Thursday, April 7, 2016

Halo: The Fall of Reach

    I have a confession to make, I actually read The Fall of the Reach a decade before I ever picked up a Halo game. I really enjoyed the setting, themes, characters, and world-building which took what was already a surprisingly deep video game then expanded it into a truly rich setting. The fact the people at Bungie and later 343 Industries have chosen to let Eric Nylund's work become influences for the canon games shows their awareness of their IP as well as willingness to let all parts of it be important.

    The Fall of Reach's premise is, essentially, the backstory of John-117, the Spartan program, and the Covenant War. We begin the book with the human race locked in a civil war between the Earth's government and Insurrectionists. Doctor Catherine Halsey believes she can solve this war with the creation of super-soldiers which will be able to do pinpoint infiltration and attacks that could end the war. Unfortunately, the process to create these transhumans requires children to be taken from their families and raised as soldiers from pre-adolescence. Worse, not all of them will survive.

    It's a bold choice to start the story with a primary point of view character doing something so morally abhorent but Eric Nylund makes Doctor Halsey surprisingly sympathetic throughout. While treating the Spartans initially as nothing more than test subjects, she gradually comes to view them as beings akin to her children. Doctor Halsey's relationship with the Spartans would eventually be expanded upon in Halo 4, Halo: Spartan Ops, and Halo 5.

    Co-starring in the book are William Keyes, future Pillar of Autumn Captain, and the Master Chief himself. William Keyes serves as a model Naval officer, divorced from the moral ambiguities of the Spartan Program and eager to make up for past failures. The Master Chief is an interesting mix of child and soldier, having been deprived of anything resembling a childhood but adapting by treating his missions like giant capture the flag sessions. Which is, given how Halo multiplayer became a lifestyle among gamers, kind of hilarious.

    The war against the Insurrectionists doesn't last long, though, and the Earth soon finds itself encountering a hostile alien presence which seems obsessed with nothing less than the genocide of the human race. They destroy colony after colony with a ruthless abandon, washing over humanity's defenses as if they didn't even exist. The Covenant of the video games is often portrayed semi-humorously with the comical Grunts and their colorful attire but the one in the books is pure nightmare fuel. They are genocidal, horrific, and unstoppable with a technological edge that utterly dwarfs humanity's own.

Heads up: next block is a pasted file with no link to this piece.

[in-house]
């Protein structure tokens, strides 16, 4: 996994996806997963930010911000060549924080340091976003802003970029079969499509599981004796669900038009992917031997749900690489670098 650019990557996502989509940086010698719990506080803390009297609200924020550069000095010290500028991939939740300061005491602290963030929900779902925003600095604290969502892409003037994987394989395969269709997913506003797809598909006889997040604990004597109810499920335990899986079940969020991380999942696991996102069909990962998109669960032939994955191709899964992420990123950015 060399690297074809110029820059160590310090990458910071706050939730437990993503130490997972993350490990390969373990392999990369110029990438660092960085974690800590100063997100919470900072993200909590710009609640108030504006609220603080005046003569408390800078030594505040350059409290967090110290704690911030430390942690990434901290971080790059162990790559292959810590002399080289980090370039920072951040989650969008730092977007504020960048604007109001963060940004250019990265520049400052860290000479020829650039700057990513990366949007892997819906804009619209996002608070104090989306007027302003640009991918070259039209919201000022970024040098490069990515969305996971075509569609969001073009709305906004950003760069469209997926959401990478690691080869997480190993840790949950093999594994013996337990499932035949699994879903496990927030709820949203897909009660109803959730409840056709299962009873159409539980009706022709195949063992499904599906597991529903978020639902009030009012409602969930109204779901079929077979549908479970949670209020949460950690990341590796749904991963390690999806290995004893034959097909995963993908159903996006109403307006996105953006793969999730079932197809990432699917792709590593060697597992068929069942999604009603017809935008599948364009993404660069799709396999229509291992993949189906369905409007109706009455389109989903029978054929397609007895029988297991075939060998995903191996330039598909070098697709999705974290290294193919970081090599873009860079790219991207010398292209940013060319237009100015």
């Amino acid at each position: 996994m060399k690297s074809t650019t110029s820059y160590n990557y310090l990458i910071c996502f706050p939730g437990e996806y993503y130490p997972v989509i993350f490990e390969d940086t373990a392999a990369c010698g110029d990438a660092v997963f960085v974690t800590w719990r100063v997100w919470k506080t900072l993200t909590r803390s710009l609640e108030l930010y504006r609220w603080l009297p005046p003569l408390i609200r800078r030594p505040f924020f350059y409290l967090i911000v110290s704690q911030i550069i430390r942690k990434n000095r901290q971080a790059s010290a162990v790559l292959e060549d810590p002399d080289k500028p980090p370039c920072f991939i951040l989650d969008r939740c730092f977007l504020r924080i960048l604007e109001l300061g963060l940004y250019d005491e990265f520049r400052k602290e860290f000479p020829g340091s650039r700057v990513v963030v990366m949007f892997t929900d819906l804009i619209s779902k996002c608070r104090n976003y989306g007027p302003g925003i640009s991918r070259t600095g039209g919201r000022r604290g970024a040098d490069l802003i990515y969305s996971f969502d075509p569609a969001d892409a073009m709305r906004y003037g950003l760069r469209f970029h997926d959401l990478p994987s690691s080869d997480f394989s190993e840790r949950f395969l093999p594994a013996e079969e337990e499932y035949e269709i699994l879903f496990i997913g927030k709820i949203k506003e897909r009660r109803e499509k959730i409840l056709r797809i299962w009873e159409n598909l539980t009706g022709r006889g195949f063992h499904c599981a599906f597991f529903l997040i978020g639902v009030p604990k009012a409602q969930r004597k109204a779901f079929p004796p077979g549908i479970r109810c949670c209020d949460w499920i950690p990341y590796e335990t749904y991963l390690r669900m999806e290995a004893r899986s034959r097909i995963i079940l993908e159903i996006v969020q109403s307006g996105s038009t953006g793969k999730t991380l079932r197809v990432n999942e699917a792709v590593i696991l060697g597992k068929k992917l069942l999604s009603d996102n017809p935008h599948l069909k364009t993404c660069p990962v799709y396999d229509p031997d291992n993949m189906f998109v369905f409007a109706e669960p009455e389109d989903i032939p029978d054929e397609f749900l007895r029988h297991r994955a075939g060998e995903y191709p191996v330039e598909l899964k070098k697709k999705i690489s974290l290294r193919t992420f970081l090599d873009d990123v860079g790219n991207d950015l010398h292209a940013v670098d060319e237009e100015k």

The supporting characters like Chief Mendez, Cortana, Linda, and Ensign Lowell help enrich the storyline as the clock ticks down to the inevitable final confrontation with the Covenant at Reach. None of the characters but the main three are particularly well-developed but they aren't two-dimensional either and I developed an attachment to quite a few. Some of them, like Mendez, will go on to have big roles in the Expanded Universe as a whole.

    As the title shows, there's no happy ending for this book and many of the Spartans we've come to care about will perish defending a planet which the Covenant will take no matter what. The book isn't exactly All Quiet on the Western Front but the tragic battle ultimately inspired Halo: Reach (reviewed here) and one of the series' most well-received titles. I will state for fans of Reach, though, that the book does not depict the battle of the game which retconned many of the events inside. The book shows a battle which lasted a few hours, maybe a day, while the game depicts a almost a week of fighting.

    It should be noted the original book has since been updated since its initial release and contains several changes, additional content, and conversations to bring it more in line with existing Halo canon. I don't think these changes added very much since the book was already impressive as is. If you want an excellent piece of popcorn military fiction then you could do much worse than this book as well as the subsequent two volumes in the trilogy.


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